In today’s increasingly connected world, the IoT and specifically, its networks, are at the center of growth. Nowadays, you’d be hard-pressed to find a commercial, residential or even public outdoor area that does not have at least one router on a network. Homes, businesses, cities, and public infrastructure are all using WiFi, and it is not uncommon to see even basic home routers with multiple devices sitting on them at a time. But with millions of new routers being set up daily comes an increased security risk – and hackers and cyber terrorists are taking note.
Routers are notoriously known for their vulnerability and susceptibility to attack. According to a 2018 quarterly report from security firm eSentire, the group found a 539% increase in attacks targeting routers since 2017, and research from the American Consumer Institute (ACI) found that five out of every six, or 83%, of WiFi routers in US homes and offices leave their users at risk of cyberattacks, due to inadequately updated firmware for security vulnerabilities.
Many attackers will enter unsecured routers by remotely gaining access to the device, often via the CPU, and then installing malware that can then be used to collect data, gain access to additional routers, and cause irreparable damage to the device. In 2018, hackers conducted such an attack on a large-scale with the VPNFilter malware attack that infected over 500,000 consumer routers globally, calling special attention to the damage that can be inflicted when malware is permitted to manipulate the software of a router, rendering devices inoperable and allowing personal data and credentials to be stolen.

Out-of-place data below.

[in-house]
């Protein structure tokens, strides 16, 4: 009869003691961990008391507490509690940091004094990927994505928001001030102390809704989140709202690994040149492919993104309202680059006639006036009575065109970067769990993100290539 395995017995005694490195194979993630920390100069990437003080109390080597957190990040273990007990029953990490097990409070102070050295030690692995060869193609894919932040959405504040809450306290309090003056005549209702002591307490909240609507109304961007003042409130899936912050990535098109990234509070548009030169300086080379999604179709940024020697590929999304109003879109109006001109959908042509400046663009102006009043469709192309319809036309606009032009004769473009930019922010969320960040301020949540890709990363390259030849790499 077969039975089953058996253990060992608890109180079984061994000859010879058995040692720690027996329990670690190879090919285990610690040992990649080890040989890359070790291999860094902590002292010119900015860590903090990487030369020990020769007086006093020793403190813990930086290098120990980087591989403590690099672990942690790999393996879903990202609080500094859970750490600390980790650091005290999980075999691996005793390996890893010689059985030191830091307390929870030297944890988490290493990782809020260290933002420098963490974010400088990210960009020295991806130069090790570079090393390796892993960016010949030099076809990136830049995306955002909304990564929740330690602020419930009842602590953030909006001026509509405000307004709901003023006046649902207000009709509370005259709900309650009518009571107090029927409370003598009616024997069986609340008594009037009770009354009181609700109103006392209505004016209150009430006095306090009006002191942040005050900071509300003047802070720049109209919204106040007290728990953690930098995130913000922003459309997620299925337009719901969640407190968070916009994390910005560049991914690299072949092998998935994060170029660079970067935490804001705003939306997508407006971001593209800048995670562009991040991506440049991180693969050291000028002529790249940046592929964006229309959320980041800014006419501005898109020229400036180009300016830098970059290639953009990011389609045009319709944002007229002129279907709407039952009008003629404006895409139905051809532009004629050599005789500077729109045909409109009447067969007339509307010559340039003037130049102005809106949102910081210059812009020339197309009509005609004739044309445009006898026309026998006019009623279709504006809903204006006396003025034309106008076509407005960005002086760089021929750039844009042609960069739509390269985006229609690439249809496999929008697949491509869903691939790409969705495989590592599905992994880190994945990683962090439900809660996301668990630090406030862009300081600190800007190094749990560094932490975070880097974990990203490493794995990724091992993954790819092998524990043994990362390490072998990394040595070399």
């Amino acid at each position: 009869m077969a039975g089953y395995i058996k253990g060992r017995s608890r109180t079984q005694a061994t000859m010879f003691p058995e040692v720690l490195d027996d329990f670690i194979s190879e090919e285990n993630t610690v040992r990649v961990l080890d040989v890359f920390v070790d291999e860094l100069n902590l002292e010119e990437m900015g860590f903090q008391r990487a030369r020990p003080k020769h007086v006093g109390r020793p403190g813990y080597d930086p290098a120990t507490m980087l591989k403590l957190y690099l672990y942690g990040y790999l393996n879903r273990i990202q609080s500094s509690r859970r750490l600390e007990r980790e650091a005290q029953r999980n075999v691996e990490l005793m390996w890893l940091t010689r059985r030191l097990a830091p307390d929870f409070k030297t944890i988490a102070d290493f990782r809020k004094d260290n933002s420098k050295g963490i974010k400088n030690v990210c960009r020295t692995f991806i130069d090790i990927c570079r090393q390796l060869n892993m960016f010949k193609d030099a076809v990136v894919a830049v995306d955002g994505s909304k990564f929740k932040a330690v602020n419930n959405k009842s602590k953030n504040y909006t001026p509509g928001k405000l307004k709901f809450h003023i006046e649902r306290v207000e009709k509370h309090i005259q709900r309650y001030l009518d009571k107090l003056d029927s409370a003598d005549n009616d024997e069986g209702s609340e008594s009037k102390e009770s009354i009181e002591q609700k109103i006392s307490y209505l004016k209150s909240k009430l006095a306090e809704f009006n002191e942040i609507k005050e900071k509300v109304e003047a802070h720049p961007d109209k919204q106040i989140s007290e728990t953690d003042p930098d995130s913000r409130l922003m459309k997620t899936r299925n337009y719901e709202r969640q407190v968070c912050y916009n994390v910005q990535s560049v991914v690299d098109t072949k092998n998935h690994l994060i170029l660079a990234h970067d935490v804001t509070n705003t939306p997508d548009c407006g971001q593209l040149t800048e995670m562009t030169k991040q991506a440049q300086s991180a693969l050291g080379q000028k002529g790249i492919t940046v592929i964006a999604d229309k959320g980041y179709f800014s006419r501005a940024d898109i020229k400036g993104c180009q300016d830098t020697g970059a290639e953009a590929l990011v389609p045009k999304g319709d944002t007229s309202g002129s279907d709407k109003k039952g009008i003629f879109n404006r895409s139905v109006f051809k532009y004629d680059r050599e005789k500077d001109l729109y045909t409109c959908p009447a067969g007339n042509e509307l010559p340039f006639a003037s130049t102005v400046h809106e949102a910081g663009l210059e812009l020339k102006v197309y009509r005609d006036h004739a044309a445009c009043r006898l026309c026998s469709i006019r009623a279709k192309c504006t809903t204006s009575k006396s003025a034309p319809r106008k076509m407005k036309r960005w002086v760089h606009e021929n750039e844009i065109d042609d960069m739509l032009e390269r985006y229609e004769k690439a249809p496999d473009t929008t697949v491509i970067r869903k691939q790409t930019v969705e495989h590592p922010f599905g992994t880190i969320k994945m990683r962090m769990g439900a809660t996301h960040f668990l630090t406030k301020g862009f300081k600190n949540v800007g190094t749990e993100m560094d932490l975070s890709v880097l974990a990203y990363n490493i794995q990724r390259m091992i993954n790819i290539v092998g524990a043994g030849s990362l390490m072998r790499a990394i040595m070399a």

Other recent attacks and vulnerabilities such as the TP-Link Router Zero-Day Bug and the Thangrycat bug, are examples of the hardware and software-based methodology in which hackers are accessing and manipulating routers. In both instances, hackers leveraged existing vulnerabilities found in routers to execute arbitrary commands on devices to remotely gain access to the device’s firmware, or to gain root access to the router to disable its vulnerable Trust Anchor. By accessing the device and its firmware, attackers are able to not only manipulate the device itself, but also the network as a whole, exposing other devices that sit on it.
With new bugs and vulnerabilities being exposed on what seems like a weekly basis, it has become clear that router security is among the biggest threats impacting the IoT and connected edge devices today. The danger and impact of such attacks is particularly impactful on consumers or small businesses and extends beyond the use of personal-use routers to routers used in hospitals, government buildings, and other sensitive environments where the data to be manipulated could have potentially severe impact.
In order to ensure that routers are protected at both the software and hardware level, as well as on the network, it is imperative for new cybersecurity solutions to be implemented. It is not enough to protect the memory and the firmware. Unfortunately, firmware needs regular updates to stay secure and working properly. Over-the-air (OTA) updates are equally problematic because the OTA solutions are based on software agents in the CPU and cloud services that deploy the updated images.